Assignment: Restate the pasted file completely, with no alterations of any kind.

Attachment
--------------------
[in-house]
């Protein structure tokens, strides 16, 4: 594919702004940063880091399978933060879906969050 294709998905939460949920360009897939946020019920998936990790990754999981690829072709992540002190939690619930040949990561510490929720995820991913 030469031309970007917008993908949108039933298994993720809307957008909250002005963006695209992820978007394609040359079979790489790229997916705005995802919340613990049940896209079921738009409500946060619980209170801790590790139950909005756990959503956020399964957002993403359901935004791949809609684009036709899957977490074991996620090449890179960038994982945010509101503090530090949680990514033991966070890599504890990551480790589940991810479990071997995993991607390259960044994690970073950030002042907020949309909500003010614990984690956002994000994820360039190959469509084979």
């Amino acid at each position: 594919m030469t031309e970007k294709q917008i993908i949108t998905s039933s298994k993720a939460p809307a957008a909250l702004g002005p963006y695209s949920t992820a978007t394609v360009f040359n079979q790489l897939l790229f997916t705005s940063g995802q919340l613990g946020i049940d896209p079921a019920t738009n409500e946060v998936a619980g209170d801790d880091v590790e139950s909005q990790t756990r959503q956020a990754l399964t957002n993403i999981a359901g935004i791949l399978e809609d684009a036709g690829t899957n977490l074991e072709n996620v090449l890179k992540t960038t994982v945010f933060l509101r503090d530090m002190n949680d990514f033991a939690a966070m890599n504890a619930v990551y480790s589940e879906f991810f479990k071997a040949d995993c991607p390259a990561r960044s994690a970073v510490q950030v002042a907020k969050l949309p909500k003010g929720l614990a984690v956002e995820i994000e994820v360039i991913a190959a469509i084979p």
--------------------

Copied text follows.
[in-house]
């Protein structure tokens, strides 16, 4: 594919702004940063880091399978933060879906969050 294709998905939460949920360009897939946020019920998936990790990754999981690829072709992540002190939690619930040949990561510490929720995820991913 030469031309970007917008993908949108039933298994993720809307957008909250002005963006695209992820978007394609040359079979790489790229997916705005995802919340613990049940896209079921738009409500946060619980209170801790590790139950909005756990959503956020399964957002993403359901935004791949809609684009036709899957977490074991996620090449890179960038994982945010509101503090530090949680990514033991966070890599504890990551480790589940991810479990071997995993991607390259960044994690970073950030002042907020949309909500003010614990984690956002994000994820360039190959469509084979």
């Amino acid at each position: 594919m030469t031309e970007k294709q917008i993908i949108t998905s039933s298994k993720a939460p809307a957008a909250l702004g002005p963006y695209s949920t992820a978007t394609v360009f040359n079979q790489l897939l790229f997916t705005s940063g995802q919340l613990g946020i049940d896209p079921a019920t738009n409500e946060v998936a619980g209170d801790d880091v590790e139950s909005q990790t756990r959503q956020a990754l399964t957002n993403i999981a359901g935004i791949l399978e809609d684009a036709g690829t899957n977490l074991e072709n996620v090449l890179k992540t960038t994982v945010f933060l509101r503090d530090m002190n949680d990514f033991a939690a966070m890599n504890a619930v990551y480790s589940e879906f991810f479990k071997a040949d995993c991607p390259a990561r960044s994690a970073v510490q950030v002042a907020k969050l949309p909500k003010g929720l614990a984690v956002e995820i994000e994820v360039i991913a190959a469509i084979p």